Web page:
The Four Horsemen (Plus One)
“When the people of Iceland are forced to grow their own pineapples, we know we have a problem.” – Dan Roberts, MacKay Shields
The long bull market in equities ran into stiff resistance on several fronts as we pushed through the first quarter of the new year. We list the following among the most consequential challenges to market pricing today:
S&P 500 Index (October 2017 – April 2018)
Source: Thomson Reuters DataStream 4/4/18. Past performance is not indicative of future results. An investment cannot be made in an index. The views expressed herein are that of the Strategic Asset Allocation and Solutions and are for illustrative purposes only.
Trouble began in late January with the release of estimated average hourly earnings, which showed unexpectedly large growth, year over year. Conventional wisdom has long held that wages will rise in response to a tightening labor market, as employers are forced to bid more aggressively in their efforts to attract talent. That relationship had, thus far, failed to materialize in the current cycle with compensation growth remaining subdued, even as unemployment fell toward 4%. Evidence that the traditional relationship might finally be reappearing sent shockwaves through the market. Higher wages can chew into corporate profit margins, drive upwards the cost of debt capital, and erode the present value of future earnings (and hence put downward pressure on equity price multiples).
Forced Unwind of Esoteric Trading Strategies
The initial sell-off spawned by inflation fears created a pop in both real and implied volatility. That, in turn, led to algorithm-driven sell orders from risk parity, managed volatility, and short VIX strategies, extending the price drop into correction territory. This chain of events was in some ways reminiscent of the implosion of “portfolio insurance” strategies on Black Monday way back in the fall of ’87. Wall Street’s financial engineers have struck again…
Tightening Monetary Policy
The change in leadership at the Federal Reserve from Janet Yellen to Jerome Powell brought no discernable policy modification. The Fed continues on its path of gradual hikes to target overnight lending rates and incrementally stepping up the pace at which it allows its balance sheet to roll off. Additionally, members of the committee as a group expressed expectations of modestly higher rates down the road than were previously estimated.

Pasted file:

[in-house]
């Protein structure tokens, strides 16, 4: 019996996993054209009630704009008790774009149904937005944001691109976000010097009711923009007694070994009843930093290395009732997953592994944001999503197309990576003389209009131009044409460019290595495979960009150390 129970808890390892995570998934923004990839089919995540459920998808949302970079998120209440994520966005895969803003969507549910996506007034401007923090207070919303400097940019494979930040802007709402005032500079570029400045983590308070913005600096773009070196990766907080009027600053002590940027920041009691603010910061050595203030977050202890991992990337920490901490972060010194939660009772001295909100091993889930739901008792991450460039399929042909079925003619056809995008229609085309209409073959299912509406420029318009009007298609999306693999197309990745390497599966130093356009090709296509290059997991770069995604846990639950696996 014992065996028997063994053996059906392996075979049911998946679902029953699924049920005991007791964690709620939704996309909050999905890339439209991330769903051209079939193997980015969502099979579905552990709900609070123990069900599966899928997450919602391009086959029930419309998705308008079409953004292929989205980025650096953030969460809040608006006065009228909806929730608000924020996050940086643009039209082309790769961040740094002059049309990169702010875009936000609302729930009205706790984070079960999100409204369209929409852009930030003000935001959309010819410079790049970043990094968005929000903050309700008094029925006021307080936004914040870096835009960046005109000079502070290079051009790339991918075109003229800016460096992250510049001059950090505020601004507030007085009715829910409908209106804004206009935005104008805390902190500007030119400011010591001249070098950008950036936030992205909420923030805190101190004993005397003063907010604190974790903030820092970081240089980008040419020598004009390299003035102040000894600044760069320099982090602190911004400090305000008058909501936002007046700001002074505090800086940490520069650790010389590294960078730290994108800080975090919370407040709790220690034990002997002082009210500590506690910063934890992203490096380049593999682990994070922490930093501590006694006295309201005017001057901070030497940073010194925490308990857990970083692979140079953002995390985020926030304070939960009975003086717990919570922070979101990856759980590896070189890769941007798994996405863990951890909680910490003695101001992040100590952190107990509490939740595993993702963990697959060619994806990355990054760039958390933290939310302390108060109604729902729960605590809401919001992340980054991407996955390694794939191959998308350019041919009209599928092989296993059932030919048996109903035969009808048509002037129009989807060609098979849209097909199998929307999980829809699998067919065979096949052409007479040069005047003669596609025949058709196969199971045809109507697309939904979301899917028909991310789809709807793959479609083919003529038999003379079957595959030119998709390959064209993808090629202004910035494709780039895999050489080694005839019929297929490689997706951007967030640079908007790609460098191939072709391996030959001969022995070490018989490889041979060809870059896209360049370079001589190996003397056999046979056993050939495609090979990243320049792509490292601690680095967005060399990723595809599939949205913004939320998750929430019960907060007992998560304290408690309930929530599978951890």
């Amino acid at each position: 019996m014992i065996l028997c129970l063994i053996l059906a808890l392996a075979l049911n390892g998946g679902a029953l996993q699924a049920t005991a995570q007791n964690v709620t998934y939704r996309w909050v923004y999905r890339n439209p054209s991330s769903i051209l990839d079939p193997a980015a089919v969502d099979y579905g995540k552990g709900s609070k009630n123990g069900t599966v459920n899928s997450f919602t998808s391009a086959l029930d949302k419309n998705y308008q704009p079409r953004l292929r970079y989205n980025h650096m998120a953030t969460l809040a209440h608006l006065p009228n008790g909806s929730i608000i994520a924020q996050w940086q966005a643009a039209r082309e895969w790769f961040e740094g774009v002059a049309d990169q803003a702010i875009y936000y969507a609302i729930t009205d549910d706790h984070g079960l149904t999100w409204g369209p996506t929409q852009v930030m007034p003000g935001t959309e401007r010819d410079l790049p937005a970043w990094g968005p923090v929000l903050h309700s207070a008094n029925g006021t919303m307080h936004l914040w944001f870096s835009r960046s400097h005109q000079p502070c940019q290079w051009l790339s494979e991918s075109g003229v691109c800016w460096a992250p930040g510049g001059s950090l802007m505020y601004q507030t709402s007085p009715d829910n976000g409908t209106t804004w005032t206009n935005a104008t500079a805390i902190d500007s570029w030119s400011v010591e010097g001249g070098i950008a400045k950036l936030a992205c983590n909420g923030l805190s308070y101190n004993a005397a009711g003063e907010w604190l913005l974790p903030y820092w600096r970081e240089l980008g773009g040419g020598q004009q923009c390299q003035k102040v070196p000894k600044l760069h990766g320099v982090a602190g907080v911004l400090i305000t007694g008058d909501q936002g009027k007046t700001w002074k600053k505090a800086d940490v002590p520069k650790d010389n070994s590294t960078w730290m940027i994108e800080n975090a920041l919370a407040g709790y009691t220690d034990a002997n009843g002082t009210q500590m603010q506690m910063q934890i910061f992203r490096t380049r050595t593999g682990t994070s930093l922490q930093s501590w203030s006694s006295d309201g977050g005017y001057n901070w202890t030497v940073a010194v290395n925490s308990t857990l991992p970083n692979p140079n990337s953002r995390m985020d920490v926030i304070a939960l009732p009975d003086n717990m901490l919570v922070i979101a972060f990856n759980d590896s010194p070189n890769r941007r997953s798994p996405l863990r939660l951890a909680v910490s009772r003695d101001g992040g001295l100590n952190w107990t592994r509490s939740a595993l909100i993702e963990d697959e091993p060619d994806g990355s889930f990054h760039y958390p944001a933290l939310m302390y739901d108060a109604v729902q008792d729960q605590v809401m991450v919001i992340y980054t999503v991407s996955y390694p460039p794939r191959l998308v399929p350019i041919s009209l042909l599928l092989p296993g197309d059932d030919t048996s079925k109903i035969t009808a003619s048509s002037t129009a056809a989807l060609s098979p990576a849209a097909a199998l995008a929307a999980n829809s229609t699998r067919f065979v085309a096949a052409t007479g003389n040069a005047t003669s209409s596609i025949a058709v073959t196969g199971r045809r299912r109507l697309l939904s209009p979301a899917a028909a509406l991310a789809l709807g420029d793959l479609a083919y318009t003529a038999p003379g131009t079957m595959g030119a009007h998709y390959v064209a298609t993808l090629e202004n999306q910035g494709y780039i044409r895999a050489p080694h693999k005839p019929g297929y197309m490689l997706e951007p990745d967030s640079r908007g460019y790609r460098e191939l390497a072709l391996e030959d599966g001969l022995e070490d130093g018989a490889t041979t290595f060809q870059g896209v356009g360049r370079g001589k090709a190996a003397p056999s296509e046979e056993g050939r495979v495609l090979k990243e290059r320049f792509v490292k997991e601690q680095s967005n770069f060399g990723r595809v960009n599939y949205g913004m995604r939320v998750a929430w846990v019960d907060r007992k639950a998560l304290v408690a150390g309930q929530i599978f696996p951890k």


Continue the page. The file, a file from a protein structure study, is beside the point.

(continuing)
Actual financial conditions tightened further, as spreads on private lending (commercial paper, LIBOR) have widened significantly in recent months. This appears to be driven by technical supply/demand considerations rather than concern over credit quality, but regardless of the reason, debt capital is being rationed to a degree we haven’t seen in many years.
Big Tech Regulatory Risk
Abuse of Facebook user data during the Presidential election again raises the specter of more aggressive regulatory oversight. For years, technology companies have led the market higher, while operating in an environment of benign neglect. That may now be coming to an end, as both privacy issues and monopolistic practices draw scrutiny. Litigation and compliance costs are likely to rise, gnawing away at investor sentiment toward the sector.
The Trump administration has repeatedly attacked the liberal economic order, upping the ferocity with each additional move. It began with tariffs on imports of solar panels and washing machines. Next up were duties imposed on steel and aluminum. Trump’s economic advisor, Gary Cohn, found this sufficiently reprehensible enough to tender his resignation over the matter (to be replaced by a protectionist, Peter Navarro). And then, in late March, came a set of heavy tariffs on roughly $50B in Chinese goods, along with the promise that this is to be “the first of many” such policy maneuvers. While these actions unto themselves are still relatively immaterial to aggregate economic activity, there has been a clear tone change out of Washington. The steady march toward more open trade that has guided policy for the past several decades is under assault. Financial markets are responding by discounting the possibility these policy actions may be only the initial skirmishes in the ugly trade war to come.
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Index performance is shown for illustrative purposes only and does not predict or depict the performance of the Funds. Indices are unmanaged, include the reinvestment of dividends, and cannot be purchased directly by investors. Past performance does not guarantee future results.
LIBOR is a benchmark rate, which some of the world’s leading banks charge each other for short-term loans. It stands for Intercontinental Exchange London Interbank Offered Rate and serves as the first step to calculating interest rates on various loans throughout the world.
VIX is the ticker symbol for the Chicago Board Options Exchange (CBOE) Volatility Index, which shows the market’s expectation of 30-day volatility. It is constructed using the implied volatilities of a wide range of S&P 500 index options. This volatility is meant to be forward looking, is calculated from both calls and puts, and is a widely used measure of market risk, often referred to as the “investor fear gauge.”
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